Cinderellas: a multicultural play

Thursday, October 15th, 2009

Last week I volunteered to drive students in my son’s class to a local theatre to see Cinderellas. This wasn’t the regular run-of-the mill Cinderella play though, so instead of just dropping the kids off, I purchased a ticket for the show. Put on by ABC Let’s Act, this production presented the story of Cinderella as told in four different traditions: Walt Disney’s, the Chinese, the First Nations and the Korean versions. Did you know that there are over 300 versions of the story of Cinderella throughout the world?

The young cast did a wonderful job of telling the story of four Cinderellas from four different cultures and proved that Cinderella can indeed have brown eyes and black hair! It truly was a multicultural experience with aspects of traditional Chinese theatre, a Korean fan dance, Tae Kwon Do martial arts and the singing of a sacred First Nations song that has been passed down from generation to generation. Director Mandy Tulloch says she wanted to ensure that each version of Cinderella was shown in a manner that was true to its respective culture:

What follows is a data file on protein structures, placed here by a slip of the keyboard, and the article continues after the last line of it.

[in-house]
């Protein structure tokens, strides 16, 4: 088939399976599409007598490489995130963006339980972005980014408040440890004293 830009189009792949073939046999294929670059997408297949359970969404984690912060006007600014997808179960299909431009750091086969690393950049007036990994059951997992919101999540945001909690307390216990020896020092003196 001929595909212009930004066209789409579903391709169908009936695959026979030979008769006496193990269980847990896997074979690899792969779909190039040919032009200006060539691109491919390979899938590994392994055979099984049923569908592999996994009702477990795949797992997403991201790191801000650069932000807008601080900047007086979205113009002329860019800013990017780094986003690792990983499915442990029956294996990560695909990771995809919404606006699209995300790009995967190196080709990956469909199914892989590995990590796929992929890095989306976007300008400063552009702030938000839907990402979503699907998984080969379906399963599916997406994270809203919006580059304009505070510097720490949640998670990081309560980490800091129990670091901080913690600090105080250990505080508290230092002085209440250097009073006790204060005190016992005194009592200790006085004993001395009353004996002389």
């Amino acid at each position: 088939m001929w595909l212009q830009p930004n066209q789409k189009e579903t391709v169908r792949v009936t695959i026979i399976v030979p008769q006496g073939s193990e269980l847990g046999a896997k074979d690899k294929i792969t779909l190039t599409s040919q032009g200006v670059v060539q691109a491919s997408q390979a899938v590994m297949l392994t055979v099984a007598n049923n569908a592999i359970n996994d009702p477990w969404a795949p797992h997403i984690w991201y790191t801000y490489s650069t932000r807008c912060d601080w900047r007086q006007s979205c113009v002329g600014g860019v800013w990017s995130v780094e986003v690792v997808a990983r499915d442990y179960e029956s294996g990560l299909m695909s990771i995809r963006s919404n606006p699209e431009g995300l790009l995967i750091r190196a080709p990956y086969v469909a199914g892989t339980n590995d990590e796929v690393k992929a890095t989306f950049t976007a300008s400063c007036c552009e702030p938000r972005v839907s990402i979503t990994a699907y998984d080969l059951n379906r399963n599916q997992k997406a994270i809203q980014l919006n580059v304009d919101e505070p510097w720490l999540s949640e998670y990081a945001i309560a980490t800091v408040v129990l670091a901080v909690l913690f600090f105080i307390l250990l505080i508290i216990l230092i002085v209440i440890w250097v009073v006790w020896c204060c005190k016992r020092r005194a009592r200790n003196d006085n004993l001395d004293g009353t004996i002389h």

Advisors were consulted to make sure the play was as culturally responsible as possible. In the segment from China, we utilize the traditional method in Chinese theatre where the audience is asked for permission for the performance to take place. We also have the property men as well. For the First Nations piece, we were granted permission by the local elders for the performance to take place. They also blessed the show and worked with us on the music and mask making. In the Korean segment, which was written specifically for this show, you will see an authentic Korean Fan Dance performed by kids as well as award winning Tae Kwon Do artists.

Multicultural versions of Cinderella abound in children’s and young adult books too. To get a sense of what’s out there, check out our blog posts Globe-trotting Cinderella and Bound by Donna Jo Napoli and Books at Bedtime: Fairy Tales (2); and read this review of Abadeha: The Philippine Cinderella, which forms part of our current focus on the Philippines…